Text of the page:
In my search for a rational explanation for so much madness, the only explanation that makes sense is that political dogmas play a very important role here. In other words, libertarians see government influence on the economy as excessive and advocate free market fundamentalism. They want a return to the gold standard or the implementation of the bitcoin standard, and deflation must be accepted as a “temporary pain” necessary to liquidate the bad actors. With the typical harshness of Protestant ethics. Here is a debate that is worthwhile. But don’t tell me we have inflation when there isn’t. The defenders of gold always sow fear and pessimism, but everything ends in nonsense. How many gold beetles are on the Forbes list? How Many Billionaires Does Wall Street Have? Optimism always wins.
The economic disaster does not lie in the Federal Reserve. If there is a disaster, it is in the government. Debt and deficit. Furthermore, the problem is not inflation, but inequality. Salaries have not increased and nobody has any savings. Primarily, stimuli enrich asset owners. The financial markets are the first beneficiaries, not the common people. The money is on Wall Street. And yes, it’s in bitcoin. Impulses increase the prices in the financial markets and Bitcoiners eat this cake.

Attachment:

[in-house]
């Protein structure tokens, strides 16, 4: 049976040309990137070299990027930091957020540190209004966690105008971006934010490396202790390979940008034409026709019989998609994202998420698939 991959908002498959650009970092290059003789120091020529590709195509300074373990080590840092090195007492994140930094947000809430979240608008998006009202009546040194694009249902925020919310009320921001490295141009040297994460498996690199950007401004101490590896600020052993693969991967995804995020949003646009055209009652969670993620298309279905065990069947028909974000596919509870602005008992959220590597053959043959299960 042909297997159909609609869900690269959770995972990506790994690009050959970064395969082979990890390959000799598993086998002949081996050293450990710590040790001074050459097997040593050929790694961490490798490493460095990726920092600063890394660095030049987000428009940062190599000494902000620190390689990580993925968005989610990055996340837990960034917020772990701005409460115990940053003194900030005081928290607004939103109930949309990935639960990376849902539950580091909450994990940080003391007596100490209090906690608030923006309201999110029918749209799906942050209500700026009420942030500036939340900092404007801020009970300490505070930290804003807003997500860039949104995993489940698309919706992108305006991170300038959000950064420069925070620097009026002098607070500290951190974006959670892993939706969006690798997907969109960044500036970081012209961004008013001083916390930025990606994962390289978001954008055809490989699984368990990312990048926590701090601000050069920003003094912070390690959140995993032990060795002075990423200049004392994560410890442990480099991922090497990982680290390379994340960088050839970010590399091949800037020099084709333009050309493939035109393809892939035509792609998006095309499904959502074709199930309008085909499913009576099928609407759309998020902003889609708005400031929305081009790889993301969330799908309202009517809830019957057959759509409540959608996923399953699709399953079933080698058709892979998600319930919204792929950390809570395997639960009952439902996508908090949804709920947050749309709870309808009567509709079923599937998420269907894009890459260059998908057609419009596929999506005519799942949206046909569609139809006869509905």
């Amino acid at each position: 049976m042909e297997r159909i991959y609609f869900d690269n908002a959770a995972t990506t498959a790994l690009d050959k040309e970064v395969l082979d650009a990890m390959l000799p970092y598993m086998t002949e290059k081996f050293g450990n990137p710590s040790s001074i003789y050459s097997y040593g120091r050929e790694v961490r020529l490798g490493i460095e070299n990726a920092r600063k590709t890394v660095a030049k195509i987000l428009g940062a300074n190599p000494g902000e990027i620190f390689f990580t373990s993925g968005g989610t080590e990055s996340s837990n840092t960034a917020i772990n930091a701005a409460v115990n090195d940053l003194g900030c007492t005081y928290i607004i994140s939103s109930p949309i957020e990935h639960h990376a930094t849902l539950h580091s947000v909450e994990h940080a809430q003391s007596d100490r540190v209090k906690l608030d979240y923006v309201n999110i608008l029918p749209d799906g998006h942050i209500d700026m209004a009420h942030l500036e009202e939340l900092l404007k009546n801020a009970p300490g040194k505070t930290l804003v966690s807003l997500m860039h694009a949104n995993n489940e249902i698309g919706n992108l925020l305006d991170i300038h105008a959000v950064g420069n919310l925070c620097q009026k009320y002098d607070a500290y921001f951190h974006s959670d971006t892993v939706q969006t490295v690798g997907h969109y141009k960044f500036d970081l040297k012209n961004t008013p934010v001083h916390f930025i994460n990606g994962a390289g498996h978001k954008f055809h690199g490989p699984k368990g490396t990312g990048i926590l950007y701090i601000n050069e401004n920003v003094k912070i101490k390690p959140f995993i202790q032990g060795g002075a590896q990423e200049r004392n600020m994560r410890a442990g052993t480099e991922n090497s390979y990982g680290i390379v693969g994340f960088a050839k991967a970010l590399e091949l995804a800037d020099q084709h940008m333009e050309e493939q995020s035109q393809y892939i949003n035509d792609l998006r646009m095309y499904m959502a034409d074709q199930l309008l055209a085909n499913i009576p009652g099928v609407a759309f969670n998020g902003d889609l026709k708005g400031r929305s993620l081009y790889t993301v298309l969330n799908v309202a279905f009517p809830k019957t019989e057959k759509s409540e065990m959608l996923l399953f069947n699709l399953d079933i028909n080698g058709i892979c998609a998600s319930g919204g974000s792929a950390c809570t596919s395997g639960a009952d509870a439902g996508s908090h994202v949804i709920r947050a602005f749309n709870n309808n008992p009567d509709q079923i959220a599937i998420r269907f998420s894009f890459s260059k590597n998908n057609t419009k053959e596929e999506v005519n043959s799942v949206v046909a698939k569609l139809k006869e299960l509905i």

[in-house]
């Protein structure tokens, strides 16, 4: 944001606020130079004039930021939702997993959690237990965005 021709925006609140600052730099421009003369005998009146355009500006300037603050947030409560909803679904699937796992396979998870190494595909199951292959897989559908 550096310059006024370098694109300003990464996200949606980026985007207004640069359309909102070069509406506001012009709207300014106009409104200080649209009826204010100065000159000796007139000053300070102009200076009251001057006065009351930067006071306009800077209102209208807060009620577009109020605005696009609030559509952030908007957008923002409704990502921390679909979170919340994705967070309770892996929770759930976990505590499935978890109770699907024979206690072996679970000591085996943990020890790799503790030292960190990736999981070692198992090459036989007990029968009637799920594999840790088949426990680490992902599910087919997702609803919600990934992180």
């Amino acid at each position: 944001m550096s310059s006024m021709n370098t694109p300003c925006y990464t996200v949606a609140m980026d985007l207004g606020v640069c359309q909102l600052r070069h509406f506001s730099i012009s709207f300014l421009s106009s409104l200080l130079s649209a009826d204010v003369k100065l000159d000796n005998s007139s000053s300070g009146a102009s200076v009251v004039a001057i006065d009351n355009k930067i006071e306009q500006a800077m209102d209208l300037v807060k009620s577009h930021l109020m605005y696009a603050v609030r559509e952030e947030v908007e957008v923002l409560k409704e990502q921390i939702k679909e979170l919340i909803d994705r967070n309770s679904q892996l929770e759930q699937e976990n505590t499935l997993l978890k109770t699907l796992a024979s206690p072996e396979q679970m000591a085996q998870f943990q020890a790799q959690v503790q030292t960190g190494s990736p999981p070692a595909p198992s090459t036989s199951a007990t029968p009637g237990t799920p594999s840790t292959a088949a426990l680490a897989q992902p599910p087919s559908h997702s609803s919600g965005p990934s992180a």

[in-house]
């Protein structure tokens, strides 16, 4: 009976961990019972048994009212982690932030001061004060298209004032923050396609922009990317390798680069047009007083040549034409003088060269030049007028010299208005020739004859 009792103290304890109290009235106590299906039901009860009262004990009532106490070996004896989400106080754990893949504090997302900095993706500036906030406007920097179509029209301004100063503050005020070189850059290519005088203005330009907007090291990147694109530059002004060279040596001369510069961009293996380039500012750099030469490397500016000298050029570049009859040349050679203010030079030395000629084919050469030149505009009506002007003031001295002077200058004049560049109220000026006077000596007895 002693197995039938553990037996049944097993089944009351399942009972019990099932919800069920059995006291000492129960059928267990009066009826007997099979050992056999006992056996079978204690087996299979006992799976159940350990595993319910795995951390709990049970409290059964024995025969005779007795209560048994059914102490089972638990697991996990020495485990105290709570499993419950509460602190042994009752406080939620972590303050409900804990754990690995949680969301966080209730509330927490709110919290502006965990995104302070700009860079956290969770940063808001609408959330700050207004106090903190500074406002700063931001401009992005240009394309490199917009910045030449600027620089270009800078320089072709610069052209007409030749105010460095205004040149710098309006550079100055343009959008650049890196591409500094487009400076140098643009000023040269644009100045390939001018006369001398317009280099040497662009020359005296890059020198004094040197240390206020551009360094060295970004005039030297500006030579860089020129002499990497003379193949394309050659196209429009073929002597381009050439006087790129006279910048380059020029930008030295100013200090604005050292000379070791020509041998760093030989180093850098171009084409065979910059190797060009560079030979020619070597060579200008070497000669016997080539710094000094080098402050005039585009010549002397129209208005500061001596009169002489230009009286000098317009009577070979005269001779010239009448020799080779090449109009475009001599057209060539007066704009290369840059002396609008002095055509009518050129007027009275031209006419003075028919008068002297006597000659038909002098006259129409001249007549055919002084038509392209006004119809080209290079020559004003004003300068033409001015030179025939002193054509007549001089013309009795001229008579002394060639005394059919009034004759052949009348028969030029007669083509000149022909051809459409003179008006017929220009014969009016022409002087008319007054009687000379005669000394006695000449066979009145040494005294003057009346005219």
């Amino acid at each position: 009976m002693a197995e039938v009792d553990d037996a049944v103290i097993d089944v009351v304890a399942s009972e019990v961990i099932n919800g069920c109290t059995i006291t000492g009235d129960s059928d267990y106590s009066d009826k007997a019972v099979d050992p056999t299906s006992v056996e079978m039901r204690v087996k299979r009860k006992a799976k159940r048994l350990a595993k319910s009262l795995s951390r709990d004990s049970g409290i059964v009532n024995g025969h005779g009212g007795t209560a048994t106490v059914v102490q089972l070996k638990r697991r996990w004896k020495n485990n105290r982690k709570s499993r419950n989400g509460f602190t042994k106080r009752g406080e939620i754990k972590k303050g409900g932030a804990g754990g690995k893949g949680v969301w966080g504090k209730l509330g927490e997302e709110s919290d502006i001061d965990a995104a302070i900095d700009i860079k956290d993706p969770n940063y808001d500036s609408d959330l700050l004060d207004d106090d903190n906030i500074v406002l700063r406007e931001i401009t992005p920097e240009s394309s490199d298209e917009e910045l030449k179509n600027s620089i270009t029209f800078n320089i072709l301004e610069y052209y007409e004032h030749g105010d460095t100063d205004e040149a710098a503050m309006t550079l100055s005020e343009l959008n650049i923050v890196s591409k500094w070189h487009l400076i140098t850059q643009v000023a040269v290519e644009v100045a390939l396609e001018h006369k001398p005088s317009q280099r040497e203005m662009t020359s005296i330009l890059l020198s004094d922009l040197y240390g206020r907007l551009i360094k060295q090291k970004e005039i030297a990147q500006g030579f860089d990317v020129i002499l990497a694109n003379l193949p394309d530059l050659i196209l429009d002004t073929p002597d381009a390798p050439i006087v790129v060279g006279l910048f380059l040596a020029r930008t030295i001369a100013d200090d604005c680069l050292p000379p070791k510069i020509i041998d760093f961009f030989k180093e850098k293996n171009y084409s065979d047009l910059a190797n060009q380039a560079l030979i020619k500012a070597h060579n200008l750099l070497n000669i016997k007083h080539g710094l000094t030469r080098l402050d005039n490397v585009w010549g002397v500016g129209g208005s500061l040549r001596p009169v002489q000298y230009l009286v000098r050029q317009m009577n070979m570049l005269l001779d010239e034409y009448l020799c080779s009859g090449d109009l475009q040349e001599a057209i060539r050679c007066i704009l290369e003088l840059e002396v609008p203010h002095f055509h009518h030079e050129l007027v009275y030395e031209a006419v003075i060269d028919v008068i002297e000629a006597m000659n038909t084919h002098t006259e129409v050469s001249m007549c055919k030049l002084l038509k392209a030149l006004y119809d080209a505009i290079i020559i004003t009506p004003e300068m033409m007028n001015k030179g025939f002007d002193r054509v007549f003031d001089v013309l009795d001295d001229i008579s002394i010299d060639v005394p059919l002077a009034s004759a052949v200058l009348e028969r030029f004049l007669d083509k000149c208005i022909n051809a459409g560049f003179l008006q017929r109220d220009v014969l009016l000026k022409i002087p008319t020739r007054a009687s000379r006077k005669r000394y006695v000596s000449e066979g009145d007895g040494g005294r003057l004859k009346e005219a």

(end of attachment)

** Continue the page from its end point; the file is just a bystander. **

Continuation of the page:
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Libertarians complain a lot because they are a reactionary minority with no political representation. Like this or clearer? They are the grumpy people in the financial world who always talk about the next disaster. Accumulate gold because the world will end. But the world ends centuries and never ends. In fact, Wall Street has been a better investment than gold for more than a century. Although at this point I’d like to cry with the libertarians about the rise of bitcoin, I’m afraid I can’t. I am not bitter with a sweet one.
Inflation is under control. The data is visible to everyone. What is worrying is not the charms, what is worrying is the trade war between the United States and China, which is hindering world trade. We have a problem there. Because economic nationalism increases prices. When prices rise, the Federal Reserve has no choice but to raise interest rates and remove liquidity from the economy. That would be a major blow to the financial markets (including Bitcoin). We have real problems and real concerns. Why create imaginary problems through the politics of the 70s? We no longer need follies, myths and nonsense.